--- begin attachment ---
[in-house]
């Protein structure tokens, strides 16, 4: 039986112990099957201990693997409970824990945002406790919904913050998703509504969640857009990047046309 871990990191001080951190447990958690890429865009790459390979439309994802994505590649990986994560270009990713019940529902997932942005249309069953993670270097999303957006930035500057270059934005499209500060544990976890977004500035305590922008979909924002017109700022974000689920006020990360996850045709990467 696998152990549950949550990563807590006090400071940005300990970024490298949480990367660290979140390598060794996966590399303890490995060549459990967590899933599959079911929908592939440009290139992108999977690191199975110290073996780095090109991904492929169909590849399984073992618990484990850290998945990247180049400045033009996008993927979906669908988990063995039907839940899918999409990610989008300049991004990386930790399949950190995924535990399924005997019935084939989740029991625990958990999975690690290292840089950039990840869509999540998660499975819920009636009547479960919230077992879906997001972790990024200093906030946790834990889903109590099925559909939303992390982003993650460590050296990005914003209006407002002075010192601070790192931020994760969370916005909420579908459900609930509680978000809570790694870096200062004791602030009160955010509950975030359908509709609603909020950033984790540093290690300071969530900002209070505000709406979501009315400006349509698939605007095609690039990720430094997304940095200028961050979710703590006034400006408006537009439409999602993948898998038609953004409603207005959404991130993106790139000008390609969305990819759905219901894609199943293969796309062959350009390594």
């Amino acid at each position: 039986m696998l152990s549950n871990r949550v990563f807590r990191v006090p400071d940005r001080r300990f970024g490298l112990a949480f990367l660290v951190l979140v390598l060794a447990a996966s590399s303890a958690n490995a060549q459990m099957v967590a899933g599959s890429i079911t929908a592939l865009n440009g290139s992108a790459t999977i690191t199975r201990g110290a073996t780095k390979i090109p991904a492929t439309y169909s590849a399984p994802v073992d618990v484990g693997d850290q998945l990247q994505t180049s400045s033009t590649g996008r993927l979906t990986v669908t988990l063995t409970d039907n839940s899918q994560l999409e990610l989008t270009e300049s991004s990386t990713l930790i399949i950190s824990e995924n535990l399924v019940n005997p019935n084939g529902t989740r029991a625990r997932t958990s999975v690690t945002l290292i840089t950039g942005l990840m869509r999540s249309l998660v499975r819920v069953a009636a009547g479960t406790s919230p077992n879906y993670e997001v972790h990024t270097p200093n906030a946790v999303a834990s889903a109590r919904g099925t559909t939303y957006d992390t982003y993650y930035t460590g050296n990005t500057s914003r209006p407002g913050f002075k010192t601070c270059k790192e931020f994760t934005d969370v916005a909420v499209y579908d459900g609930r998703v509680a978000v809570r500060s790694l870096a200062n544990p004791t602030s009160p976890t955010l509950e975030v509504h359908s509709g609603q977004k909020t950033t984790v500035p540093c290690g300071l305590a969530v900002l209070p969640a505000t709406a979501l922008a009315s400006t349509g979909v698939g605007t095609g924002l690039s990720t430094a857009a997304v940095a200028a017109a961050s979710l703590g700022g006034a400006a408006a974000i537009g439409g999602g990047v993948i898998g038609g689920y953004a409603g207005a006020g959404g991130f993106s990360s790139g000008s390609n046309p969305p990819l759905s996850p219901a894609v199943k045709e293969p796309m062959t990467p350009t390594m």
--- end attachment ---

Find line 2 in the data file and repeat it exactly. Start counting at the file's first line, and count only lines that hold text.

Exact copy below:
């Protein structure tokens, strides 16, 4: 039986112990099957201990693997409970824990945002406790919904913050998703509504969640857009990047046309 871990990191001080951190447990958690890429865009790459390979439309994802994505590649990986994560270009990713019940529902997932942005249309069953993670270097999303957006930035500057270059934005499209500060544990976890977004500035305590922008979909924002017109700022974000689920006020990360996850045709990467 696998152990549950949550990563807590006090400071940005300990970024490298949480990367660290979140390598060794996966590399303890490995060549459990967590899933599959079911929908592939440009290139992108999977690191199975110290073996780095090109991904492929169909590849399984073992618990484990850290998945990247180049400045033009996008993927979906669908988990063995039907839940899918999409990610989008300049991004990386930790399949950190995924535990399924005997019935084939989740029991625990958990999975690690290292840089950039990840869509999540998660499975819920009636009547479960919230077992879906997001972790990024200093906030946790834990889903109590099925559909939303992390982003993650460590050296990005914003209006407002002075010192601070790192931020994760969370916005909420579908459900609930509680978000809570790694870096200062004791602030009160955010509950975030359908509709609603909020950033984790540093290690300071969530900002209070505000709406979501009315400006349509698939605007095609690039990720430094997304940095200028961050979710703590006034400006408006537009439409999602993948898998038609953004409603207005959404991130993106790139000008390609969305990819759905219901894609199943293969796309062959350009390594």